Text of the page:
The group that expressed the greatest degree of concern for their safety within the focus group setting was YMCA of Three Rivers’ disabled staff. All participants expressed deep concern and risk to their jobs in sharing details about their mental health conditions. They noted that when they did venture to raise issues about their mental health to a manager, they felt instantly stigmatized or experienced discriminatory actions.
Managers reportedly lacked training, sensitivity, and adequate solutions to JAIDE issues. Diverse staff seem to have less faith in their manager’s ability to appropriately address JAIDE-related issues.
Diverse staff are concerned that the protection of YMCA of Three Rivers' members is routinely prioritized over their personal welfare as employees and that issues such as anti-Black racism are very seldom discussed. The lack of open discussion about anti-Black racism is reinforced by the Board focus group discussion in which Board members reported that they too had not had conversations with regularity or specificity about anti-Black racism at the YMCA of Three Rivers.
February – June 2022
After another pandemic-related shutdown and disruption, we began the Delivery phase of our work in February. This work involved a three-part workshop series delivered by partners of AgentsC and explored the methods and behaviours necessary for confronting and deconstructing systems of racial oppression. A group of 50+ leaders from across our Y participated in these workshops. These leaders will be responsible for championing our JAIDE journey.
Following these workshops, a smaller group of leaders from the Project Advisory Council (PAC), entered into a 12-week intensive process to develop the first draft of our JAIDE Action Plan. Partners of AgentsC guided this process and the PAC worked consultatively with the Project Management Circle (PMC) at various points along the way.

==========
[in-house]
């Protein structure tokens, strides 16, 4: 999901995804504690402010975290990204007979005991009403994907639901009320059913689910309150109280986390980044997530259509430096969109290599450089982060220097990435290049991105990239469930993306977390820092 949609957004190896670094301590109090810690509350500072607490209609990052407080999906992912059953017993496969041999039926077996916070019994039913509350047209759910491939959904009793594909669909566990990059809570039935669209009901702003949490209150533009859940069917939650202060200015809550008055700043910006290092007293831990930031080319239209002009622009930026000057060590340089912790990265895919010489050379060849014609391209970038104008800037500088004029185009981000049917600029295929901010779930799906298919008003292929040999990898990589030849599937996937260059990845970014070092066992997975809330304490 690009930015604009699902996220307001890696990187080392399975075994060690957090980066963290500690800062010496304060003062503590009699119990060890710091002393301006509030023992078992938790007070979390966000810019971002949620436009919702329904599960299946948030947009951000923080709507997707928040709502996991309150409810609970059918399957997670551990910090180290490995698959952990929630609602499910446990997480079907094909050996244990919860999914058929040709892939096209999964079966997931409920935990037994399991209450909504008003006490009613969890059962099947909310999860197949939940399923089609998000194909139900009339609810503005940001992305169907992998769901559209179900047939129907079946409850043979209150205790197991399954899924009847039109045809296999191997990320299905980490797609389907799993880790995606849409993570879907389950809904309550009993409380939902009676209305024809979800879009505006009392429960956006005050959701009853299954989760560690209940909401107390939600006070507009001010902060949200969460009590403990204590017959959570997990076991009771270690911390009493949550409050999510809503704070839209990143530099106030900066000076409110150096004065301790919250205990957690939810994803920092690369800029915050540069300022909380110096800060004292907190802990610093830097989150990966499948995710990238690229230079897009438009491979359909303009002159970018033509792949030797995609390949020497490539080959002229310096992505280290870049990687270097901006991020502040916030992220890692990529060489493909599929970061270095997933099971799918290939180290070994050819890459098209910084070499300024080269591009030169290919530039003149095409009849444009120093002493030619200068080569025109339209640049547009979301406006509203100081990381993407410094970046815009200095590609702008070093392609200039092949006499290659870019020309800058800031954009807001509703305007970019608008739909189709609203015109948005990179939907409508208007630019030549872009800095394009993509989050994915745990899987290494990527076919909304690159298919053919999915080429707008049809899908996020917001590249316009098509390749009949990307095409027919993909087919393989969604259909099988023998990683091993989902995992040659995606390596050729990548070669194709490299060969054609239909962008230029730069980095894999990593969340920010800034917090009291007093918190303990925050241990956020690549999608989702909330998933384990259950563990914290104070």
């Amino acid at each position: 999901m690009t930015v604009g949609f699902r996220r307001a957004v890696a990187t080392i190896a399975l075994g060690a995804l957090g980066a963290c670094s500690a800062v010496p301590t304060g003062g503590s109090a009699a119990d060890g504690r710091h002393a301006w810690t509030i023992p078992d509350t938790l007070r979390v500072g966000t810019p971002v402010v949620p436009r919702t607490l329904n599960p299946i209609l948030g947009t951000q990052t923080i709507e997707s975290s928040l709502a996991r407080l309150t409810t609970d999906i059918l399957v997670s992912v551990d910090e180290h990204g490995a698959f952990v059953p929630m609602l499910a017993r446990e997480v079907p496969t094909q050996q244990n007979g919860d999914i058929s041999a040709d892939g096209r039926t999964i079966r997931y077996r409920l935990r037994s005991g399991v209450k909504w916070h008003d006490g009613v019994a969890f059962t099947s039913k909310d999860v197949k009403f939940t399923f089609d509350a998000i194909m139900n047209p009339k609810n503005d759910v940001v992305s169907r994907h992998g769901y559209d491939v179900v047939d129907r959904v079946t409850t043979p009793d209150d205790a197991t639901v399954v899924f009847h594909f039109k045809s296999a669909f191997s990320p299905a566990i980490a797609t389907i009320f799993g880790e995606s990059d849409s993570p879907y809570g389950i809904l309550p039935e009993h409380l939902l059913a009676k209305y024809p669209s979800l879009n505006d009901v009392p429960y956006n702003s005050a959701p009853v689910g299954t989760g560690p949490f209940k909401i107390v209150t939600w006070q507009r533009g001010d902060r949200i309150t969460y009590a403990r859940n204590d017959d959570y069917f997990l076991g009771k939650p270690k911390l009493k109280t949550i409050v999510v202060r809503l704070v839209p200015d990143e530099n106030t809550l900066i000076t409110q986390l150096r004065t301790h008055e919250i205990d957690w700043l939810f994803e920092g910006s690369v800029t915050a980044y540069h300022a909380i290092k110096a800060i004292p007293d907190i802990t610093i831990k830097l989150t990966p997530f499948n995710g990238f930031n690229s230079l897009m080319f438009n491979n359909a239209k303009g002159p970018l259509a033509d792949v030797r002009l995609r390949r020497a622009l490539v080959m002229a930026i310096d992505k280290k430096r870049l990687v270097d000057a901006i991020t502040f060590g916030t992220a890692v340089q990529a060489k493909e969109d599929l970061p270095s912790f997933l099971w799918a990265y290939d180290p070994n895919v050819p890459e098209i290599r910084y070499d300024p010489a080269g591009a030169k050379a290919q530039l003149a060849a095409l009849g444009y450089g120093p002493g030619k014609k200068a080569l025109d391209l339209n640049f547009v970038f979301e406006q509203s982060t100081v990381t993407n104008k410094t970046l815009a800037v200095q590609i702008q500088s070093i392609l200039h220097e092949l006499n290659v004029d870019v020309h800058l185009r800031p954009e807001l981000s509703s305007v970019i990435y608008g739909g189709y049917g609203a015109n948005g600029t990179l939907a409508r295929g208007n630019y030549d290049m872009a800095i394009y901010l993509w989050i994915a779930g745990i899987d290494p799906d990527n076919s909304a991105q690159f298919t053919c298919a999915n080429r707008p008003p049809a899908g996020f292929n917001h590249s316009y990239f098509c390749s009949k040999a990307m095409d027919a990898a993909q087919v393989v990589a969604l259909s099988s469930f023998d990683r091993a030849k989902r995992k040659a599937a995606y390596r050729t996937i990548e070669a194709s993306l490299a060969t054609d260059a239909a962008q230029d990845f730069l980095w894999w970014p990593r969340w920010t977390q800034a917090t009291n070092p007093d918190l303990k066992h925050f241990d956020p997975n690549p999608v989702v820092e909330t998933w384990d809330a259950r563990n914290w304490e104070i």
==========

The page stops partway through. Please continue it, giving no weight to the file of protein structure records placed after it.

July – December 2022
Over the summer and early fall of 2022, we undertook a wide consultation process to seek staff feedback on our JAIDE Action Plan draft. We used a combination of an online feedback form, virtual feedback sessions, team meetings, and focus groups to gather this feedback.
Based on the feedback we heard, we updated the language of some of our key objectives, added more specific details of accountability, and we also added a glossary of terms to the Action Plan. We shared the updated Action Plan with our teams following a JAIDE town hall on November 22, 2022.
January – April 2023
We received applications and went through a selection process to nominate our first ever JAIDE Advisory Council. The Advisory Council consists of 16 individuals from across the YMCA of Three Rivers. This group meets on a monthly basis and these meetings kicked off in February.
We have also begun working with our previous partner Agents C again to develop a series of training workshops. When we ask teams from across our Y what they need the most in their JAIDE journey, the answer is inevitably centered around more training. The hope with these workshops is to have a small number of teammates go through them and then create our own internal training for our Y.
Where we’re going next …
Going through the training workshops with Agents C, beginning in April.
Developing and rolling out training for our leaders, followed by all employees and volunteers.
Preparing for our second JAIDE employee survey, which we're planning to launch in the fall.
Our next Action Plan update is anticipated for August 2023.